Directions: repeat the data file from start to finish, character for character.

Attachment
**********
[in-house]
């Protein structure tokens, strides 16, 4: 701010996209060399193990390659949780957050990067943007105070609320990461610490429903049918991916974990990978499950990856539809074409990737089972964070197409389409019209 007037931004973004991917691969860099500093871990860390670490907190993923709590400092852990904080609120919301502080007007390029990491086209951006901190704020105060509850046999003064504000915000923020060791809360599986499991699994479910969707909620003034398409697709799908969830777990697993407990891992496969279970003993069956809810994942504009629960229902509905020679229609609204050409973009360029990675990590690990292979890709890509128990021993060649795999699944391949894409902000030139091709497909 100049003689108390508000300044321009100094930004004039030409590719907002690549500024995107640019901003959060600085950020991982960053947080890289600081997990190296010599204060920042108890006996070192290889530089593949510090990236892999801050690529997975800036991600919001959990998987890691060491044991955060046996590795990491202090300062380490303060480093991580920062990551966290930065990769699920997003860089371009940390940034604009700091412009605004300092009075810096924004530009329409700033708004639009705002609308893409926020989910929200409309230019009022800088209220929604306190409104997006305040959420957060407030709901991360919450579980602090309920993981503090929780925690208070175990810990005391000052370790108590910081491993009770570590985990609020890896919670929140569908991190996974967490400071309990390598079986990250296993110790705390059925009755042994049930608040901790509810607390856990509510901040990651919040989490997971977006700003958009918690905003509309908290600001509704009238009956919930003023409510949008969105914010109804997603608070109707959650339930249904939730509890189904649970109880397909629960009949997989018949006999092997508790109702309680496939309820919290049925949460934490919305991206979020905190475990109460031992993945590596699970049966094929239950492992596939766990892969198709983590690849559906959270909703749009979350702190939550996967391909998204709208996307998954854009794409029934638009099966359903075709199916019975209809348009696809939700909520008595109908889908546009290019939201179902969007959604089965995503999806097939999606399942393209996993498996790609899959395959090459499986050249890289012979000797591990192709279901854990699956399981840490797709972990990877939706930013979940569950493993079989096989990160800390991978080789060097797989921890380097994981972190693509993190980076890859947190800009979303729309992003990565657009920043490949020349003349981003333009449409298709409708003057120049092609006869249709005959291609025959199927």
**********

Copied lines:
[in-house]
């Protein structure tokens, strides 16, 4: 701010996209060399193990390659949780957050990067943007105070609320990461610490429903049918991916974990990978499950990856539809074409990737089972964070197409389409019209 007037931004973004991917691969860099500093871990860390670490907190993923709590400092852990904080609120919301502080007007390029990491086209951006901190704020105060509850046999003064504000915000923020060791809360599986499991699994479910969707909620003034398409697709799908969830777990697993407990891992496969279970003993069956809810994942504009629960229902509905020679229609609204050409973009360029990675990590690990292979890709890509128990021993060649795999699944391949894409902000030139091709497909 100049003689108390508000300044321009100094930004004039030409590719907002690549500024995107640019901003959060600085950020991982960053947080890289600081997990190296010599204060920042108890006996070192290889530089593949510090990236892999801050690529997975800036991600919001959990998987890691060491044991955060046996590795990491202090300062380490303060480093991580920062990551966290930065990769699920997003860089371009940390940034604009700091412009605004300092009075810096924004530009329409700033708004639009705002609308893409926020989910929200409309230019009022800088209220929604306190409104997006305040959420957060407030709901991360919450579980602090309920993981503090929780925690208070175990810990005391000052370790108590910081491993009770570590985990609020890896919670929140569908991190996974967490400071309990390598079986990250296993110790705390059925009755042994049930608040901790509810607390856990509510901040990651919040989490997971977006700003958009918690905003509309908290600001509704009238009956919930003023409510949008969105914010109804997603608070109707959650339930249904939730509890189904649970109880397909629960009949997989018949006999092997508790109702309680496939309820919290049925949460934490919305991206979020905190475990109460031992993945590596699970049966094929239950492992596939766990892969198709983590690849559906959270909703749009979350702190939550996967391909998204709208996307998954854009794409029934638009099966359903075709199916019975209809348009696809939700909520008595109908889908546009290019939201179902969007959604089965995503999806097939999606399942393209996993498996790609899959395959090459499986050249890289012979000797591990192709279901854990699956399981840490797709972990990877939706930013979940569950493993079989096989990160800390991978080789060097797989921890380097994981972190693509993190980076890859947190800009979303729309992003990565657009920043490949020349003349981003333009449409298709409708003057120049092609006869249709005959291609025959199927």